DNA 17 – The New DNA Profiling Standard

Digital illustration of  dna

Since July 2014, a new and updated method of DNA profiling was unveiled by the National DNA Database (NDNAD), which serves to revolutionise the way DNA samples are processed.

The development of DNA 17 was a result of the Treaty of Prüm, which involved the exchanging of information between jurisdictions throughout Europe. It was therefore necessary to standardise the information produced from the various DNA kits used throughout Europe so that information could be easily compared between countries.

The previously used SGM Plus® system was introduced in 1999 and examined 10 target areas of DNA plus a gender marker. DNA 17 incorporates these 10 as well as a further 6 target areas, plus the gender marker, thus greatly reducing the chance of two unrelated individuals samples matching.  The probability of a chance match between individuals is given as one in a billion.  As well as this, DNA 17 is also highly sensitive to smaller amounts of DNA (often referred to as low template DNA). Previously, samples less than 250pg were unable to be analysed due to the inability to sufficiently amplify to a high enough quality, whereas DNA 17 has been shown to produce a DNA profile from just a few cells when really pushed. A further advantage of this improved sensitivity is that DNA profiles can be retrieved from badly degraded or poor quality samples.

The increased sensitivity of DNA 17 does, however, have its drawbacks. As DNA is likely to be detected in many more cases, it is important to bear in mind that there is a greater risk of detecting contaminant DNA, such as that from a passerby or someone working at the crime scene. Care therefore needs to be taken in order to appropriately eliminate innocent individuals from police inquiries.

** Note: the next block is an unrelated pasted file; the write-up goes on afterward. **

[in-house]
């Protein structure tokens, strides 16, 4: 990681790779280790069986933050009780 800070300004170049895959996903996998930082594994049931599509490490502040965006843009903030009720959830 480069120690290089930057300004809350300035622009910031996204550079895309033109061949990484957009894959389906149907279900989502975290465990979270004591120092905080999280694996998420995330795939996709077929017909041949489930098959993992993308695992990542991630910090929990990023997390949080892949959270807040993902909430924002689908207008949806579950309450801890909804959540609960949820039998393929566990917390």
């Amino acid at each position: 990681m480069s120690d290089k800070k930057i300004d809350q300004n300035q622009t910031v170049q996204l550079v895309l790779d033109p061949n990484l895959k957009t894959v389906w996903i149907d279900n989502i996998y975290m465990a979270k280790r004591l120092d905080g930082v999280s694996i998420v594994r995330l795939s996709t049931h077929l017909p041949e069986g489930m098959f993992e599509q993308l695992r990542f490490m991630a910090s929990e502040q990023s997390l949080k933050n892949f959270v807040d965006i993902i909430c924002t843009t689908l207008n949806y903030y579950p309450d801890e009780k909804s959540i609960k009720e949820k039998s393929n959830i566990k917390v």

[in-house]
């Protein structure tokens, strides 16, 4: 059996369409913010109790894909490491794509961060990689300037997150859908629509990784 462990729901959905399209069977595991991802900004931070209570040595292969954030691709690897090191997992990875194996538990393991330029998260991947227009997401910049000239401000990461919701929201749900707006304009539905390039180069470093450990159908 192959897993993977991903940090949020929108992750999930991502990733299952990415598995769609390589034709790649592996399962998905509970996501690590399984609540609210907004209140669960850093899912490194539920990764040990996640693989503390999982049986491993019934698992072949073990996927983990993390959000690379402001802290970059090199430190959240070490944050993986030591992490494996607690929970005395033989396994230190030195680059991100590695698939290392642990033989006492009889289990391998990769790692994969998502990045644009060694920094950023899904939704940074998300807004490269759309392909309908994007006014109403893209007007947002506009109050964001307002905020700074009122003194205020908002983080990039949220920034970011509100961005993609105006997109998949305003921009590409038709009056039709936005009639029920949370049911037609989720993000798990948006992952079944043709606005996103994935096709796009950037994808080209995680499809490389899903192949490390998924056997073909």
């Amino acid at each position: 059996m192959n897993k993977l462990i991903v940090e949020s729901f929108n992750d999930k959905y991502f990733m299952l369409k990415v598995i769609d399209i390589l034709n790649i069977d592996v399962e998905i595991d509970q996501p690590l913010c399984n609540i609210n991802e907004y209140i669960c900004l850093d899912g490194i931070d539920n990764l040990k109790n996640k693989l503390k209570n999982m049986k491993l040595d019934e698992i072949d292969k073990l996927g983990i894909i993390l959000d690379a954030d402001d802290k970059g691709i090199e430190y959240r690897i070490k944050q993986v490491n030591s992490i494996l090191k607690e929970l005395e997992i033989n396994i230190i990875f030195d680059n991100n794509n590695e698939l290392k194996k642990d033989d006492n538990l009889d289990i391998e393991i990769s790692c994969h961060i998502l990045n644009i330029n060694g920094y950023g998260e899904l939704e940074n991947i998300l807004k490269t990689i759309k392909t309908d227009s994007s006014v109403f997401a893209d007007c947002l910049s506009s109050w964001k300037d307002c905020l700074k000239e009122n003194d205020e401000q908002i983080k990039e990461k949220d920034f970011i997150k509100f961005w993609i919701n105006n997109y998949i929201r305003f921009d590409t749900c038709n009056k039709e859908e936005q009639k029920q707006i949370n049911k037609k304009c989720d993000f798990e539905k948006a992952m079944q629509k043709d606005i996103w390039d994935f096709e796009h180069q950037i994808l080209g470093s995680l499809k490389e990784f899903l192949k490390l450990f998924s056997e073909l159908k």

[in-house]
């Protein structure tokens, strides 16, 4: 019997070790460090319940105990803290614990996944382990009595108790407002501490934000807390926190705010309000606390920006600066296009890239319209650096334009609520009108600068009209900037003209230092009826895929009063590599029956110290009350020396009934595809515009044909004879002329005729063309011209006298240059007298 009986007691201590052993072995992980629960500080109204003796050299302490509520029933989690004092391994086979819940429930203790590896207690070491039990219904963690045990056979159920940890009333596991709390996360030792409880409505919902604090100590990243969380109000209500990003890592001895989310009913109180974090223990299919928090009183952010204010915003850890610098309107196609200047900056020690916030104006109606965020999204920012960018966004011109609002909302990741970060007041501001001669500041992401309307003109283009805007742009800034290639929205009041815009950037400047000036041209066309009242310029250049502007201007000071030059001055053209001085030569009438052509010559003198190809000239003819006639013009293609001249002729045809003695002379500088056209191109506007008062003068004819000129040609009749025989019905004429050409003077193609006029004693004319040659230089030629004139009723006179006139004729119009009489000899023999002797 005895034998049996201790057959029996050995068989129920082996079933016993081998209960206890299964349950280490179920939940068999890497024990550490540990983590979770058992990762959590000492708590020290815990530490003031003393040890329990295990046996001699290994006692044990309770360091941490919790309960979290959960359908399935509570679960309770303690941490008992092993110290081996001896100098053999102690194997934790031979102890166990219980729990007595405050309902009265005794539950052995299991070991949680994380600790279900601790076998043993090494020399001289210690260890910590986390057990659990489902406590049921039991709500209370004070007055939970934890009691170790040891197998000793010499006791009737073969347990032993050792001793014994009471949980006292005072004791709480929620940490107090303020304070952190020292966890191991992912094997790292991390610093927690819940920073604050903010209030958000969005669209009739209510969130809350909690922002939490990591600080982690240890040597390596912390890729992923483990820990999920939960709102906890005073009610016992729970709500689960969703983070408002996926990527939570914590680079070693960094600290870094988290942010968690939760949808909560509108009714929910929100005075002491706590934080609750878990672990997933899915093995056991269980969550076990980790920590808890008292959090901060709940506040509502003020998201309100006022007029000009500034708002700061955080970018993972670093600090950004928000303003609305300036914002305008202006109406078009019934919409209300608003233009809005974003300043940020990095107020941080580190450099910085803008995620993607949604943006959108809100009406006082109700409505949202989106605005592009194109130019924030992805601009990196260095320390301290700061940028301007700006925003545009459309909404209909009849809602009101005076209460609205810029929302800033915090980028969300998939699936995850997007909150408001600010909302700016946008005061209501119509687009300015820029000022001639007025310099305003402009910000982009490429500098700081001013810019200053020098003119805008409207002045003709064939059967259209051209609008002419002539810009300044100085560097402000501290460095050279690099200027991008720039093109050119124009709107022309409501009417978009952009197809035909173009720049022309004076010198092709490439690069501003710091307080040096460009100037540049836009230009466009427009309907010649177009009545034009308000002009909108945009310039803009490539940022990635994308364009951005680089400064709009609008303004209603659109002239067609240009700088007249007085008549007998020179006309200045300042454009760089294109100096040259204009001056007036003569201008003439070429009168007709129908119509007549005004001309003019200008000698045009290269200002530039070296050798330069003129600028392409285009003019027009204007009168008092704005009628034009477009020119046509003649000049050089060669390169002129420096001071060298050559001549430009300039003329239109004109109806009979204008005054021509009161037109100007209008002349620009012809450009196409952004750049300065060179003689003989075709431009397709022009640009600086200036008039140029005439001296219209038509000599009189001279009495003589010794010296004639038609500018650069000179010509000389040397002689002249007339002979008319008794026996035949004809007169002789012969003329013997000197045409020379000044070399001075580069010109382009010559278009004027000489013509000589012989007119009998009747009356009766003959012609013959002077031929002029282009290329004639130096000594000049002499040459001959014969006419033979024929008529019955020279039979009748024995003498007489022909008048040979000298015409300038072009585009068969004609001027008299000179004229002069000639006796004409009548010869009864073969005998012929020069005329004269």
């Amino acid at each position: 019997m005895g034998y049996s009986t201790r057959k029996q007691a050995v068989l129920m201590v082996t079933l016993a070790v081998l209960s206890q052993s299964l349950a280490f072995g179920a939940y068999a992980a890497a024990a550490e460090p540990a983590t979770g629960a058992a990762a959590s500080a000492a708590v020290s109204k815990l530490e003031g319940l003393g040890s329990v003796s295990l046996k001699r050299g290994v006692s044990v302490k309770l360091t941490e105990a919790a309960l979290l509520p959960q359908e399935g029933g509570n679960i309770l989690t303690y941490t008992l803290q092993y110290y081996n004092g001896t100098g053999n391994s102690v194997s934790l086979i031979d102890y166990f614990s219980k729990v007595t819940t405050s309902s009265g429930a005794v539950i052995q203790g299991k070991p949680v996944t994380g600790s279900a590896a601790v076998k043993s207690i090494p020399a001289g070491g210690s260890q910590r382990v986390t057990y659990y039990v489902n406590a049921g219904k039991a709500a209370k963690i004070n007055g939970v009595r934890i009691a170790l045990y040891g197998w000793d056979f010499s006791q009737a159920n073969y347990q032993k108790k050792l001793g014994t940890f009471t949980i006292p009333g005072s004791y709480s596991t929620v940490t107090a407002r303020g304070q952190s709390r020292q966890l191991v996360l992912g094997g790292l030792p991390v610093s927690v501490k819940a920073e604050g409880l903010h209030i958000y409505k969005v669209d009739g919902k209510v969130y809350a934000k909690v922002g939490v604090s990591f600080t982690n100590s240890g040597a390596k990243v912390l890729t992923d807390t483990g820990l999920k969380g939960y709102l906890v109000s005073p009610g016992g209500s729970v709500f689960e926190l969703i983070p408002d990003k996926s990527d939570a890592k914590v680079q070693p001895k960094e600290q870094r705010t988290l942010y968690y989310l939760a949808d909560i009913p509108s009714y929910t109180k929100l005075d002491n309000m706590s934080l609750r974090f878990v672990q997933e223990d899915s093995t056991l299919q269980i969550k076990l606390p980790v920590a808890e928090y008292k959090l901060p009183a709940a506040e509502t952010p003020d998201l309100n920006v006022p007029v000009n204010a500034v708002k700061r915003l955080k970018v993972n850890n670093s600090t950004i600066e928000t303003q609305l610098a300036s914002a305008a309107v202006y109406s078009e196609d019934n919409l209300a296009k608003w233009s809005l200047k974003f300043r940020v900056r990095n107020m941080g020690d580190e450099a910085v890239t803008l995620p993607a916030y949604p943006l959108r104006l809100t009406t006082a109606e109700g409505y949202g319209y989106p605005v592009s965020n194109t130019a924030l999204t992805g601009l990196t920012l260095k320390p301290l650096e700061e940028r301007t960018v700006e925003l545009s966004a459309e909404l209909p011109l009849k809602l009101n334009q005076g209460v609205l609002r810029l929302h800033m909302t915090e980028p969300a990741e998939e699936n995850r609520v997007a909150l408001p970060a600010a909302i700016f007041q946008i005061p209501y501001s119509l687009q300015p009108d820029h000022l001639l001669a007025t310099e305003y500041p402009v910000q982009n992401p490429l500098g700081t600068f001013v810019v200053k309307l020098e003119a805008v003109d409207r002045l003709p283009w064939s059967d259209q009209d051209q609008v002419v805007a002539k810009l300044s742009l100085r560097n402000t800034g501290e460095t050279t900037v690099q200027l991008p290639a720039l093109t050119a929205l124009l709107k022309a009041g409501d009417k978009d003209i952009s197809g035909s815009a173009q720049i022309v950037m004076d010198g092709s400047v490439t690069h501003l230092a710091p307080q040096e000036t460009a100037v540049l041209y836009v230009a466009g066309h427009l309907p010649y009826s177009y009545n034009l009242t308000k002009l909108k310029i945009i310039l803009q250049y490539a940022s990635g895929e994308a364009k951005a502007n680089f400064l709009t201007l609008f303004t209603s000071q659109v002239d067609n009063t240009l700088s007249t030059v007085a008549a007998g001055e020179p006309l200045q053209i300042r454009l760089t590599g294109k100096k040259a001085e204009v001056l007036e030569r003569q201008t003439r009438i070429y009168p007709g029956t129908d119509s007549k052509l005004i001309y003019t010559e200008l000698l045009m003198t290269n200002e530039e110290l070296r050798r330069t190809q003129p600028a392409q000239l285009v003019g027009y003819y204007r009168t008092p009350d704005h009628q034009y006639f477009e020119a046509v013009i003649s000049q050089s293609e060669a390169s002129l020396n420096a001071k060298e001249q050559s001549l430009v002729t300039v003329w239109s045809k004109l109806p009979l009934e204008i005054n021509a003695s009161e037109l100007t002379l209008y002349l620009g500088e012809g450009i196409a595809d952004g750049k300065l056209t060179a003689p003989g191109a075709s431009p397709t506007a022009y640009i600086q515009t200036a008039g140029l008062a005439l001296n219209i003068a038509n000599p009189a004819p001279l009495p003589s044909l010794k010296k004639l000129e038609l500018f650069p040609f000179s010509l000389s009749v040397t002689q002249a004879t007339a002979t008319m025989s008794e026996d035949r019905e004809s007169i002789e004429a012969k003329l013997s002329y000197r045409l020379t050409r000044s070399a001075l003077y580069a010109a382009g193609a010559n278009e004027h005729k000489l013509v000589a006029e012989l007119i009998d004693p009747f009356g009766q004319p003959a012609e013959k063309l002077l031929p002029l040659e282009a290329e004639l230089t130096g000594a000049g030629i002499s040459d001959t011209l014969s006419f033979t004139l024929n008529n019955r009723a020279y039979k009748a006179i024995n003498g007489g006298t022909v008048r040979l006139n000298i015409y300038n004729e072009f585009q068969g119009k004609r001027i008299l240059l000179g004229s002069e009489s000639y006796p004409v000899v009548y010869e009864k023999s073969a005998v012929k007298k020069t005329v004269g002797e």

But before we get too excited and rejoice in this breakthrough technology, a recent £6 million investment by the government in Scotland has enabled the laboratories in the Scottish Crime Campus at Gartcosh, North Lanarkshire to begin using a technique known imaginatively as DNA 24.  As you’ve probably guessed, this technique examines 24 target areas of DNA giving it even more discriminatory power than that offered by DNA 17. The benefits and limitations though remain much the same.

Both DNA 17 and DNA 24 will prove extremely valuable to previously unsolved cases, which may now be re-opened. Samples which were deemed inadequate for analysis many years ago can now be re-studied using these highly sensitive methods, bringing justice to victims and their families long after the crime was committed.



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Louise Keane

A Forensic Science graduate, working in biomedical science, looking to get in to medical writing 🙂

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